Friday, December 2, 2011

Field Edges

In a group of trees bordering an open field, the trees at the edge tend to lean out over the field in an attempt to increase their access to sunlight. When the trees eventually die, they fall out into the field. The tangle of branches is attractive to seed eating birds and the area soon develops into a shrubby thicket. This is fine if you desire a thicket, but it conflicts with my goal of expanding the grassland areas.

Several of my fields are separated by narrow bands of trees. One of my goals is to open up these bands to increase interaction between the various prairie areas. This fallen tree may mean a bit of clean-up work, but the hole it left is a good start toward linking the neighboring fields.

Trees that fall out into the open are fairly easy to cut up and move. I’ll have to make sure to get that done this winter. If I wait a year, everything will be overgrown and it will be a mess getting at the tree.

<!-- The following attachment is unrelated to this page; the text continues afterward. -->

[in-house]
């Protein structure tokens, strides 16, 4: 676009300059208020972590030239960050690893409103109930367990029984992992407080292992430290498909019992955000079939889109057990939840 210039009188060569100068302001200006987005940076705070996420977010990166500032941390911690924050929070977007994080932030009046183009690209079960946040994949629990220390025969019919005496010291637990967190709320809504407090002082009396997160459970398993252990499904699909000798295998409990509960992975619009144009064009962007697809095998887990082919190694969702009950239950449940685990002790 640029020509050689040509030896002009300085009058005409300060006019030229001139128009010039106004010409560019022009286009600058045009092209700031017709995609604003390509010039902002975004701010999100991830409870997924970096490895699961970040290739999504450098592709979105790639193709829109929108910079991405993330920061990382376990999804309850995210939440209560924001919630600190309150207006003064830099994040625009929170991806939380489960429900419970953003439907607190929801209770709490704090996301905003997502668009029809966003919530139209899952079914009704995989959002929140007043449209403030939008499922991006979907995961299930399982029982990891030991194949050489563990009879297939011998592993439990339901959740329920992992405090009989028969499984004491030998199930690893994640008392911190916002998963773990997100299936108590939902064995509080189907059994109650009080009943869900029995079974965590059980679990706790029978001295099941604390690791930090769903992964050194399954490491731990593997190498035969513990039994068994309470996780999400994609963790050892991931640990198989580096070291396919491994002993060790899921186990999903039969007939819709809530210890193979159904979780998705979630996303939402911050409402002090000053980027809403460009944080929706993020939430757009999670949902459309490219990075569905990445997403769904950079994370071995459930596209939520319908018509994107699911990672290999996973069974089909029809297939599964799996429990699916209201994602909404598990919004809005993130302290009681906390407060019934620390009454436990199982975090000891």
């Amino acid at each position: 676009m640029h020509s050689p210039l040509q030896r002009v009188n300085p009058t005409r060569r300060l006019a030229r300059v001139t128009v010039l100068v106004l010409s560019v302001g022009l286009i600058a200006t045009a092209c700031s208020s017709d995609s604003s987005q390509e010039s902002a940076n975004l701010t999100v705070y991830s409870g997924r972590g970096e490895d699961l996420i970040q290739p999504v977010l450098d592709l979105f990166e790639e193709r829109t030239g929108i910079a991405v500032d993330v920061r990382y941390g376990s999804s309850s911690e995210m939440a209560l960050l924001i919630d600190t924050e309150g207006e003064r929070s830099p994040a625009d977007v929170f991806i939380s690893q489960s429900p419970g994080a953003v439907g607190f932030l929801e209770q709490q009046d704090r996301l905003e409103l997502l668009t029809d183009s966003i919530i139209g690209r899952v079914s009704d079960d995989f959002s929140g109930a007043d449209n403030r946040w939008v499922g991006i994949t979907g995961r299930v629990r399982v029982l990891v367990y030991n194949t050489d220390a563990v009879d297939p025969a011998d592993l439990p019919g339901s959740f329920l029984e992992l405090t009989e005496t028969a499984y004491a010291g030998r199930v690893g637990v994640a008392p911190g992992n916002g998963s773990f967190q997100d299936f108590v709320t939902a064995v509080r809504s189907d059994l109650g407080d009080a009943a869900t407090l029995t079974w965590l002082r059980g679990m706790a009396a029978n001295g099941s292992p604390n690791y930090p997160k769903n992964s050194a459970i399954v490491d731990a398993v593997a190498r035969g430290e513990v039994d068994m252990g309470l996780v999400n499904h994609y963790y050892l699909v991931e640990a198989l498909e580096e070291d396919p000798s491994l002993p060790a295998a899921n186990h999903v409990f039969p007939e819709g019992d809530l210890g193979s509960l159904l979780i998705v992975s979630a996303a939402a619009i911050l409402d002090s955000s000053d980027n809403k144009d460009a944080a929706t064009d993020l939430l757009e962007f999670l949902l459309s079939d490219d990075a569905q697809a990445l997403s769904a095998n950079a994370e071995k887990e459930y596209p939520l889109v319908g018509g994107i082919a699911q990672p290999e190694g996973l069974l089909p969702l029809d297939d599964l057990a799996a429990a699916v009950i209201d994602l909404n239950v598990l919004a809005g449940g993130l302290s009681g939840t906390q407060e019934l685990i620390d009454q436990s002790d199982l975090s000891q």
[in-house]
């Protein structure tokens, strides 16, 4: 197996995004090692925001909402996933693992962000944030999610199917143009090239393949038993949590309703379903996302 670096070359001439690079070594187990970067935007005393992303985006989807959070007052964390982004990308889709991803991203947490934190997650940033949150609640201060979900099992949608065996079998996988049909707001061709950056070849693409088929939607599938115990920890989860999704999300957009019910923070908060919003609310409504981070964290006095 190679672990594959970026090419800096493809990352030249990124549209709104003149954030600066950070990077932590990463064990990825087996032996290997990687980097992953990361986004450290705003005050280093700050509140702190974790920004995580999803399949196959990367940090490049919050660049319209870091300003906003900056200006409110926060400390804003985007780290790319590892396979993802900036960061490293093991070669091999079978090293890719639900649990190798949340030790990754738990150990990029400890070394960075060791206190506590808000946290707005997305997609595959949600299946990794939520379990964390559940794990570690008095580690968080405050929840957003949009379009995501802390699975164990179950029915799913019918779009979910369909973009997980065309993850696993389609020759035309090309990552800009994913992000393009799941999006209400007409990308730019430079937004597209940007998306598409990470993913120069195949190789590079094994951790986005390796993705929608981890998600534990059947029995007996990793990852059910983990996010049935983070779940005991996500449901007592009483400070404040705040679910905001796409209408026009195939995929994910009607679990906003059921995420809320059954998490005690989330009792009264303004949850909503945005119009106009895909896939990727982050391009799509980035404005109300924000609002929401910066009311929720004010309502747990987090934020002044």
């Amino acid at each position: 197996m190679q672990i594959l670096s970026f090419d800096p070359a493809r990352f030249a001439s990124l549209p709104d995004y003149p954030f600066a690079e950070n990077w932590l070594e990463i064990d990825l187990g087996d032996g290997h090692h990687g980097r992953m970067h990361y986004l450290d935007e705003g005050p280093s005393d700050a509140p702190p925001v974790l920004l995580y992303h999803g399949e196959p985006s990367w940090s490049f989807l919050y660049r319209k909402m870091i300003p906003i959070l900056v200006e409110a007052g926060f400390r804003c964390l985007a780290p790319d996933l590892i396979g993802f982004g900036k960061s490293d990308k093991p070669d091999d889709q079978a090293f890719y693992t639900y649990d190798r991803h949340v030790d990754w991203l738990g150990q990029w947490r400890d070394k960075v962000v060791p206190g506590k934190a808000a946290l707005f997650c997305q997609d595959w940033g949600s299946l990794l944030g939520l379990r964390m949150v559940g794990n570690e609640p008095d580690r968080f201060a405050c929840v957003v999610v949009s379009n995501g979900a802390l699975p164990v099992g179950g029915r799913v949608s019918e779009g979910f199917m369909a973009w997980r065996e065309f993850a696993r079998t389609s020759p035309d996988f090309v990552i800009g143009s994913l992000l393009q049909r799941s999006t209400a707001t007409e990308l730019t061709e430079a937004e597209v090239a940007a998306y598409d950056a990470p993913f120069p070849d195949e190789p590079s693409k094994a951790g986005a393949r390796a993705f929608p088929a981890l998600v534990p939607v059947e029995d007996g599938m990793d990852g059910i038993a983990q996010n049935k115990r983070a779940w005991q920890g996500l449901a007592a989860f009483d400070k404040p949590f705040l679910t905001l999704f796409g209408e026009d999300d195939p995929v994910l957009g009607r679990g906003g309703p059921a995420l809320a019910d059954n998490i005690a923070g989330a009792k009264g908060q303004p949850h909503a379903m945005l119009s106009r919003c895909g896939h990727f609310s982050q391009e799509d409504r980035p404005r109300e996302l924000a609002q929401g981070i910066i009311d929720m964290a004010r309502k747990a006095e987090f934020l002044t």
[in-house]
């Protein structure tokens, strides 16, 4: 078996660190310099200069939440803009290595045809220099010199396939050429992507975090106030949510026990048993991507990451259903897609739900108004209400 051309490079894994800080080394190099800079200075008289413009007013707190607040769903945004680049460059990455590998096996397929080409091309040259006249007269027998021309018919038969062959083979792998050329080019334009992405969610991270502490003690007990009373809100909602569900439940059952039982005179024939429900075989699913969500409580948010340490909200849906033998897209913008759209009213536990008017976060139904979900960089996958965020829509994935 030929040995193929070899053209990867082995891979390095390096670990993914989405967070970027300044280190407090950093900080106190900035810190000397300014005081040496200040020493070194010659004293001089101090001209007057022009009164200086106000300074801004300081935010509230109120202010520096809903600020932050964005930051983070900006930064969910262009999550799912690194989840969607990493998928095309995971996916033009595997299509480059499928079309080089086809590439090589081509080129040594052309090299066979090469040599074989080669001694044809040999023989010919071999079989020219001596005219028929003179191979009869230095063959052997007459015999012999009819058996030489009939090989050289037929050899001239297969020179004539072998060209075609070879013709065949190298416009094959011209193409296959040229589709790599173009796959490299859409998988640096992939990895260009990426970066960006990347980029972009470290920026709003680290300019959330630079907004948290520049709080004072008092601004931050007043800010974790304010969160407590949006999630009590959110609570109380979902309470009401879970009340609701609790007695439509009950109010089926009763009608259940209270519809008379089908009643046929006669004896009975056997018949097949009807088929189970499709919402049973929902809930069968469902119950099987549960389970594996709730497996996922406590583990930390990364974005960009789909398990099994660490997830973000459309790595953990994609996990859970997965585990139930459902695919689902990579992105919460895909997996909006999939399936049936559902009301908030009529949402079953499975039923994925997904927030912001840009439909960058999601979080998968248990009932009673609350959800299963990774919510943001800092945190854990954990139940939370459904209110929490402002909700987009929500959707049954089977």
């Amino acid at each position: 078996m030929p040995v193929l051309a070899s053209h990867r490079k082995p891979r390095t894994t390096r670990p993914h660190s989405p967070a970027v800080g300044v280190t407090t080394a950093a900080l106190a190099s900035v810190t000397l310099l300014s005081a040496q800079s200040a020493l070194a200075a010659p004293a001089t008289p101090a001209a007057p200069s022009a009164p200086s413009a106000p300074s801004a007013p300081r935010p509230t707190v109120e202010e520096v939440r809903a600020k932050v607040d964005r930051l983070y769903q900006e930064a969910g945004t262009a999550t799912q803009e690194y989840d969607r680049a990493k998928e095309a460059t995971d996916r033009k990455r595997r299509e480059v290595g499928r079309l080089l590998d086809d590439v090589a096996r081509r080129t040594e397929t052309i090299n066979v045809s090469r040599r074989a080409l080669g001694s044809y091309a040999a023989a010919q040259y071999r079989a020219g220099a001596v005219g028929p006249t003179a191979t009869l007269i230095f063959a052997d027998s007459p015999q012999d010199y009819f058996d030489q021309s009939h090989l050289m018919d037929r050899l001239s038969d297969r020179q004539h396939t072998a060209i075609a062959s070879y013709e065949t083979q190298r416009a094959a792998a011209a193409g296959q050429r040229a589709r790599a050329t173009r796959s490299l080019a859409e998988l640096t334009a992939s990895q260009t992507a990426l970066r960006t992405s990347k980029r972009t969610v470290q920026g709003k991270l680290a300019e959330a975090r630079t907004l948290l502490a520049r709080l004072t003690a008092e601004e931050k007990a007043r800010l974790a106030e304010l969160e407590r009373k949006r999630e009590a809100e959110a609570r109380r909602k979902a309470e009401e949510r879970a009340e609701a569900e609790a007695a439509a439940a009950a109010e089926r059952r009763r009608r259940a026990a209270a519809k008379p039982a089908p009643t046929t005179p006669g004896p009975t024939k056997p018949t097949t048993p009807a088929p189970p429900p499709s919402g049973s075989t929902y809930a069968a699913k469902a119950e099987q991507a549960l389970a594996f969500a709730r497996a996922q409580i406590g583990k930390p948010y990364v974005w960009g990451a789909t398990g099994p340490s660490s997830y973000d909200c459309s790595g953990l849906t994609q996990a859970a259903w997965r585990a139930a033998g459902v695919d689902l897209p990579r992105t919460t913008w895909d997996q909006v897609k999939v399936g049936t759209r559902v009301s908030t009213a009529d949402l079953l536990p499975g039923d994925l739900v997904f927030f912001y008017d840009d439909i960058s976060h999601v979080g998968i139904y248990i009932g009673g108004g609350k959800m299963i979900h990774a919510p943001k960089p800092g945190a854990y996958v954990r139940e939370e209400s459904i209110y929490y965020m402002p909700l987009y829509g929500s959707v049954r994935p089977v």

This would eventually rot down, but leaving it in place interferes with necessary management activities. The mower would definitely have trouble getting over the larger branches and if it rolled on over, I’d probably trip and fall. The cut sections of the tree will be positioned nearby where they can function as shelter for salamanders and other small animals.

The dead tree was supporting a large mass of vines. This additional weight probably contributed to the fall. Most of the vines were dead. It was evident that the vines once reached to the top of the tree. As the dead tree decomposed, the upper branches broke away and allowed the vines to fall back on top of the vines below. The vines would try to regrow and regain their lost altitude, but before this could happen, the next support branches would break and allow the entire mass to drop to a lower level. From the look of the tangle, this process happened at least three times. It was only when the vines caught on a more substantial side branch that they stopped falling.

There was no disturbance to the ground when the tree fell. It made a clean break at ground level. It’s unusual not to have some of the larger roots pull from the ground when a tree falls.

There’s a good opening started here. As I clean up the fallen tree I’ll also take out a few of the neighboring dead or damaged trees to make a clear path to the next field. It shouldn’t take long for the field vegetation to start moving into the gap.

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